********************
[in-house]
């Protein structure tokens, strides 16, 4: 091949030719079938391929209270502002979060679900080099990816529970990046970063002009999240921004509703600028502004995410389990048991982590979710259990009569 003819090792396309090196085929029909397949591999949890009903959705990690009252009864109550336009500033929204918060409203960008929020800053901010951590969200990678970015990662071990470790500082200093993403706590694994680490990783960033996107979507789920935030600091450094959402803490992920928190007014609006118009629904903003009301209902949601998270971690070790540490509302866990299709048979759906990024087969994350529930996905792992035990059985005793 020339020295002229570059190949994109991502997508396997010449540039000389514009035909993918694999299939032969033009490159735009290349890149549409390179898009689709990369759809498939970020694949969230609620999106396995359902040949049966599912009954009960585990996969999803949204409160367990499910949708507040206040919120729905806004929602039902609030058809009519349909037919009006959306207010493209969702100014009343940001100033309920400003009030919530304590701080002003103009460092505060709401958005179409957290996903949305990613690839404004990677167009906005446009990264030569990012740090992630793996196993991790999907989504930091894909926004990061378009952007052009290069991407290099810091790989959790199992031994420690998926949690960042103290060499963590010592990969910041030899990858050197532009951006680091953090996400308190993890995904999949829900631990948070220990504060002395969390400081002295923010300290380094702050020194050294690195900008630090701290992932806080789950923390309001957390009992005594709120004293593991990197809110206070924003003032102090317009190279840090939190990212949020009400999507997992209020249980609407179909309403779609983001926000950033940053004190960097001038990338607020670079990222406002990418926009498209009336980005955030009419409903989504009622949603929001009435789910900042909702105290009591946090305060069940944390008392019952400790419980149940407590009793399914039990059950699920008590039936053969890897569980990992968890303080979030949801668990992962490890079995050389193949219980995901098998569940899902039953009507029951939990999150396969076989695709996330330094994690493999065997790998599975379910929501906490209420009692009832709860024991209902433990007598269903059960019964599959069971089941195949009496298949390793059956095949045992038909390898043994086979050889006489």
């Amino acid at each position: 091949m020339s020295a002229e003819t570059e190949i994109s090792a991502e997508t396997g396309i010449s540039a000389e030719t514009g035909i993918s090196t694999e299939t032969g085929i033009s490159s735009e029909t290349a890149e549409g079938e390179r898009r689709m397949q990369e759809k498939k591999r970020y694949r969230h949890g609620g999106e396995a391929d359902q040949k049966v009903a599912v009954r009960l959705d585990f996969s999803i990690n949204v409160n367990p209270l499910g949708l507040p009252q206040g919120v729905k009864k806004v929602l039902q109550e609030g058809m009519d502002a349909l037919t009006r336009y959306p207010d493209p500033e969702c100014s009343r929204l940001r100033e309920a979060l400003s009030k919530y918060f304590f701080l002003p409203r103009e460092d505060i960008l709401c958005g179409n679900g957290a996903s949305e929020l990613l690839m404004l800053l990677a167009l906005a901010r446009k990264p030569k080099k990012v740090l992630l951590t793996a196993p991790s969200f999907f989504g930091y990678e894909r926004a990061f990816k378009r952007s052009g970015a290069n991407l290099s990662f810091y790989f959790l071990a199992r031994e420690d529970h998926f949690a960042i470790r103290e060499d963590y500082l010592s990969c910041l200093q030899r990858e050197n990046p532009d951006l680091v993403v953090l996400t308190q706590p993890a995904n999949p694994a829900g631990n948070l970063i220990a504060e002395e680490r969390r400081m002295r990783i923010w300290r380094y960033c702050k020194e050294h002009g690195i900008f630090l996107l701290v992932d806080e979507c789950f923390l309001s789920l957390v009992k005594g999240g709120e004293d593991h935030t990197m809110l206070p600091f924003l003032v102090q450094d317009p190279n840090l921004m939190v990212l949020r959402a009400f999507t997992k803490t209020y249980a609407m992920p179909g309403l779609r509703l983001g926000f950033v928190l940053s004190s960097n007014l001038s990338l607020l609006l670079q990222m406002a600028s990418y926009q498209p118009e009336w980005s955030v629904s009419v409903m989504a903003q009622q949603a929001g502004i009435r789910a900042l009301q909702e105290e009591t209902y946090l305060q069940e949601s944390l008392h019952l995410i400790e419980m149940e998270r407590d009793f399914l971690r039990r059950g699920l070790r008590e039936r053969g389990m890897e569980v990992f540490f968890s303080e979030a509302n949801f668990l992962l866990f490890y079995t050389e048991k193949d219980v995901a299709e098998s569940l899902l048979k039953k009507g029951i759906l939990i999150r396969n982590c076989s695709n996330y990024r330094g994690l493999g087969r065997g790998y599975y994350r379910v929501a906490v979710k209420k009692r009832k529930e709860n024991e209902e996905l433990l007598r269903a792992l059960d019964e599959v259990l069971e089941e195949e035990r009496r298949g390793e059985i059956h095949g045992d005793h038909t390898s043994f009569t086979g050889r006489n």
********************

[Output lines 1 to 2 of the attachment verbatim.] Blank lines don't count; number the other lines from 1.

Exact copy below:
[in-house]
């Protein structure tokens, strides 16, 4: 091949030719079938391929209270502002979060679900080099990816529970990046970063002009999240921004509703600028502004995410389990048991982590979710259990009569 003819090792396309090196085929029909397949591999949890009903959705990690009252009864109550336009500033929204918060409203960008929020800053901010951590969200990678970015990662071990470790500082200093993403706590694994680490990783960033996107979507789920935030600091450094959402803490992920928190007014609006118009629904903003009301209902949601998270971690070790540490509302866990299709048979759906990024087969994350529930996905792992035990059985005793 020339020295002229570059190949994109991502997508396997010449540039000389514009035909993918694999299939032969033009490159735009290349890149549409390179898009689709990369759809498939970020694949969230609620999106396995359902040949049966599912009954009960585990996969999803949204409160367990499910949708507040206040919120729905806004929602039902609030058809009519349909037919009006959306207010493209969702100014009343940001100033309920400003009030919530304590701080002003103009460092505060709401958005179409957290996903949305990613690839404004990677167009906005446009990264030569990012740090992630793996196993991790999907989504930091894909926004990061378009952007052009290069991407290099810091790989959790199992031994420690998926949690960042103290060499963590010592990969910041030899990858050197532009951006680091953090996400308190993890995904999949829900631990948070220990504060002395969390400081002295923010300290380094702050020194050294690195900008630090701290992932806080789950923390309001957390009992005594709120004293593991990197809110206070924003003032102090317009190279840090939190990212949020009400999507997992209020249980609407179909309403779609983001926000950033940053004190960097001038990338607020670079990222406002990418926009498209009336980005955030009419409903989504009622949603929001009435789910900042909702105290009591946090305060069940944390008392019952400790419980149940407590009793399914039990059950699920008590039936053969890897569980990992968890303080979030949801668990992962490890079995050389193949219980995901098998569940899902039953009507029951939990999150396969076989695709996330330094994690493999065997790998599975379910929501906490209420009692009832709860024991209902433990007598269903059960019964599959069971089941195949009496298949390793059956095949045992038909390898043994086979050889006489």